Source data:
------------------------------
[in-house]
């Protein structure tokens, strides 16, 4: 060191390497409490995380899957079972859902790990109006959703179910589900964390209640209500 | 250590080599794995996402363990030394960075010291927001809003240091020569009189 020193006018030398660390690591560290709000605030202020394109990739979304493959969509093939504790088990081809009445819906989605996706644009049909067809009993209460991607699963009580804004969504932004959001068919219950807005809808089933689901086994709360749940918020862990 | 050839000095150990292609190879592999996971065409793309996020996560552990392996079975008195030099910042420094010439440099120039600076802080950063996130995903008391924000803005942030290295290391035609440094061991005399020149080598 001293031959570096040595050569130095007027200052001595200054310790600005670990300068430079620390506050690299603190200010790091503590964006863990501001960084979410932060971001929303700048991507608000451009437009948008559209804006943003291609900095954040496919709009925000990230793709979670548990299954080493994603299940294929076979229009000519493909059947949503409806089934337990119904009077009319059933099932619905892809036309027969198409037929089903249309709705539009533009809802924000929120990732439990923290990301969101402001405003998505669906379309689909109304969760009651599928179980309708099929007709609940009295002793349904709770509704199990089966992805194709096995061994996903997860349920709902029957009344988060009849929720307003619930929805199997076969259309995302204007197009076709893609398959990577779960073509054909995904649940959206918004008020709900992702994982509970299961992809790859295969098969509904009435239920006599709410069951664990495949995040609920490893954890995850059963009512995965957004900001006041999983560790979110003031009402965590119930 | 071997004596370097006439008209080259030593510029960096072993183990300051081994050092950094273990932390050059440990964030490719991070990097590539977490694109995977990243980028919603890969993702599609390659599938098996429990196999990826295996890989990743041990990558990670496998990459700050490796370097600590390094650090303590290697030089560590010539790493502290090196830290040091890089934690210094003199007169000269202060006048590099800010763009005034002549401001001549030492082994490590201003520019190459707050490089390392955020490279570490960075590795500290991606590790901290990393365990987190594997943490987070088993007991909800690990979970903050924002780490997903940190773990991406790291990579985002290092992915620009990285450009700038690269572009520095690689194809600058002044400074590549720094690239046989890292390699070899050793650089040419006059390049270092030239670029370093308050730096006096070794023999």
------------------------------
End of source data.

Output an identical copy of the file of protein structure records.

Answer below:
[in-house]
């Protein structure tokens, strides 16, 4: 060191390497409490995380899957079972859902790990109006959703179910589900964390209640209500 | 250590080599794995996402363990030394960075010291927001809003240091020569009189 020193006018030398660390690591560290709000605030202020394109990739979304493959969509093939504790088990081809009445819906989605996706644009049909067809009993209460991607699963009580804004969504932004959001068919219950807005809808089933689901086994709360749940918020862990 | 050839000095150990292609190879592999996971065409793309996020996560552990392996079975008195030099910042420094010439440099120039600076802080950063996130995903008391924000803005942030290295290391035609440094061991005399020149080598 001293031959570096040595050569130095007027200052001595200054310790600005670990300068430079620390506050690299603190200010790091503590964006863990501001960084979410932060971001929303700048991507608000451009437009948008559209804006943003291609900095954040496919709009925000990230793709979670548990299954080493994603299940294929076979229009000519493909059947949503409806089934337990119904009077009319059933099932619905892809036309027969198409037929089903249309709705539009533009809802924000929120990732439990923290990301969101402001405003998505669906379309689909109304969760009651599928179980309708099929007709609940009295002793349904709770509704199990089966992805194709096995061994996903997860349920709902029957009344988060009849929720307003619930929805199997076969259309995302204007197009076709893609398959990577779960073509054909995904649940959206918004008020709900992702994982509970299961992809790859295969098969509904009435239920006599709410069951664990495949995040609920490893954890995850059963009512995965957004900001006041999983560790979110003031009402965590119930 | 071997004596370097006439008209080259030593510029960096072993183990300051081994050092950094273990932390050059440990964030490719991070990097590539977490694109995977990243980028919603890969993702599609390659599938098996429990196999990826295996890989990743041990990558990670496998990459700050490796370097600590390094650090303590290697030089560590010539790493502290090196830290040091890089934690210094003199007169000269202060006048590099800010763009005034002549401001001549030492082994490590201003520019190459707050490089390392955020490279570490960075590795500290991606590790901290990393365990987190594997943490987070088993007991909800690990979970903050924002780490997903940190773990991406790291990579985002290092992915620009990285450009700038690269572009520095690689194809600058002044400074590549720094690239046989890292390699070899050793650089040419006059390049270092030239670029370093308050730096006096070794023999």